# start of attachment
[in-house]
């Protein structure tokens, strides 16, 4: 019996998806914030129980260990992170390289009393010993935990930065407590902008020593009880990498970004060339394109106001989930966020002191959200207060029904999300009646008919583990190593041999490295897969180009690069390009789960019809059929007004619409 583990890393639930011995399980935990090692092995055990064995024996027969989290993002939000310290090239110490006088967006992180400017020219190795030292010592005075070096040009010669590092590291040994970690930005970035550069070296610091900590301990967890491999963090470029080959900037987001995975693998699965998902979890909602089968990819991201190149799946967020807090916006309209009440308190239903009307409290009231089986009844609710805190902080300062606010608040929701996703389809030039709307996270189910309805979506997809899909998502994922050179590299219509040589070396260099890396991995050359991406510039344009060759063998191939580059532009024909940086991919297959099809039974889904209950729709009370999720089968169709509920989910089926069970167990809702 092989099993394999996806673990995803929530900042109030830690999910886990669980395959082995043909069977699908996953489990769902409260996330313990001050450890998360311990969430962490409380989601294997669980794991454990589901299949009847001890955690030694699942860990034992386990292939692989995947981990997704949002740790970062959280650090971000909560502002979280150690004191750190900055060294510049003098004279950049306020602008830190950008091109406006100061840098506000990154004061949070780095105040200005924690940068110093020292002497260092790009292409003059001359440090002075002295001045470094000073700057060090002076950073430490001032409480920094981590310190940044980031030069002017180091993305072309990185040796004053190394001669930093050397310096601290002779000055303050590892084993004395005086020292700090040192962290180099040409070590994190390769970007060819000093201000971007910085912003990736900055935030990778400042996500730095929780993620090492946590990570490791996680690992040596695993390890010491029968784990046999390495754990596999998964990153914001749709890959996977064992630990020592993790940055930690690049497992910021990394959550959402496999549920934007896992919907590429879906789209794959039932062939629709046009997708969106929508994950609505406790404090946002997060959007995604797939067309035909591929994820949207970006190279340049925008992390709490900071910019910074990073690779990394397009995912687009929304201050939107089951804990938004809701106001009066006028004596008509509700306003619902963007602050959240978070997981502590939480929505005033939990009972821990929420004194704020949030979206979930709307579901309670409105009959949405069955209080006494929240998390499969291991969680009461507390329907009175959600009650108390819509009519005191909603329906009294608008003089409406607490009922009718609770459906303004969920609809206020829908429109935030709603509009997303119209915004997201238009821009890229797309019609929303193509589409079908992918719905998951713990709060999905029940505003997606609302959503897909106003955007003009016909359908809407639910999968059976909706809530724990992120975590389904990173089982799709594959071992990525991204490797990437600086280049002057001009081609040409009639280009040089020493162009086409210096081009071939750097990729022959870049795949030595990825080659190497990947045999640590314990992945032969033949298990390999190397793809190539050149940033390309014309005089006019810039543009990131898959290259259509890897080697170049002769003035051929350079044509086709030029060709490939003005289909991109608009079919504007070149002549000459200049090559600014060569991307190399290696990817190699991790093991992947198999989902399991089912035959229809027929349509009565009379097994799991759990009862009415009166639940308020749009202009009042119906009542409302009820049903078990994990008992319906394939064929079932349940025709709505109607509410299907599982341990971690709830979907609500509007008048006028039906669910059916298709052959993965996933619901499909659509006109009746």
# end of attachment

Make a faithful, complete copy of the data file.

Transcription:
[in-house]
């Protein structure tokens, strides 16, 4: 019996998806914030129980260990992170390289009393010993935990930065407590902008020593009880990498970004060339394109106001989930966020002191959200207060029904999300009646008919583990190593041999490295897969180009690069390009789960019809059929007004619409 583990890393639930011995399980935990090692092995055990064995024996027969989290993002939000310290090239110490006088967006992180400017020219190795030292010592005075070096040009010669590092590291040994970690930005970035550069070296610091900590301990967890491999963090470029080959900037987001995975693998699965998902979890909602089968990819991201190149799946967020807090916006309209009440308190239903009307409290009231089986009844609710805190902080300062606010608040929701996703389809030039709307996270189910309805979506997809899909998502994922050179590299219509040589070396260099890396991995050359991406510039344009060759063998191939580059532009024909940086991919297959099809039974889904209950729709009370999720089968169709509920989910089926069970167990809702 092989099993394999996806673990995803929530900042109030830690999910886990669980395959082995043909069977699908996953489990769902409260996330313990001050450890998360311990969430962490409380989601294997669980794991454990589901299949009847001890955690030694699942860990034992386990292939692989995947981990997704949002740790970062959280650090971000909560502002979280150690004191750190900055060294510049003098004279950049306020602008830190950008091109406006100061840098506000990154004061949070780095105040200005924690940068110093020292002497260092790009292409003059001359440090002075002295001045470094000073700057060090002076950073430490001032409480920094981590310190940044980031030069002017180091993305072309990185040796004053190394001669930093050397310096601290002779000055303050590892084993004395005086020292700090040192962290180099040409070590994190390769970007060819000093201000971007910085912003990736900055935030990778400042996500730095929780993620090492946590990570490791996680690992040596695993390890010491029968784990046999390495754990596999998964990153914001749709890959996977064992630990020592993790940055930690690049497992910021990394959550959402496999549920934007896992919907590429879906789209794959039932062939629709046009997708969106929508994950609505406790404090946002997060959007995604797939067309035909591929994820949207970006190279340049925008992390709490900071910019910074990073690779990394397009995912687009929304201050939107089951804990938004809701106001009066006028004596008509509700306003619902963007602050959240978070997981502590939480929505005033939990009972821990929420004194704020949030979206979930709307579901309670409105009959949405069955209080006494929240998390499969291991969680009461507390329907009175959600009650108390819509009519005191909603329906009294608008003089409406607490009922009718609770459906303004969920609809206020829908429109935030709603509009997303119209915004997201238009821009890229797309019609929303193509589409079908992918719905998951713990709060999905029940505003997606609302959503897909106003955007003009016909359908809407639910999968059976909706809530724990992120975590389904990173089982799709594959071992990525991204490797990437600086280049002057001009081609040409009639280009040089020493162009086409210096081009071939750097990729022959870049795949030595990825080659190497990947045999640590314990992945032969033949298990390999190397793809190539050149940033390309014309005089006019810039543009990131898959290259259509890897080697170049002769003035051929350079044509086709030029060709490939003005289909991109608009079919504007070149002549000459200049090559600014060569991307190399290696990817190699991790093991992947198999989902399991089912035959229809027929349509009565009379097994799991759990009862009415009166639940308020749009202009009042119906009542409302009820049903078990994990008992319906394939064929079932349940025709709505109607509410299907599982341990971690709830979907609500509007008048006028039906669910059916298709052959993965996933619901499909659509006109009746």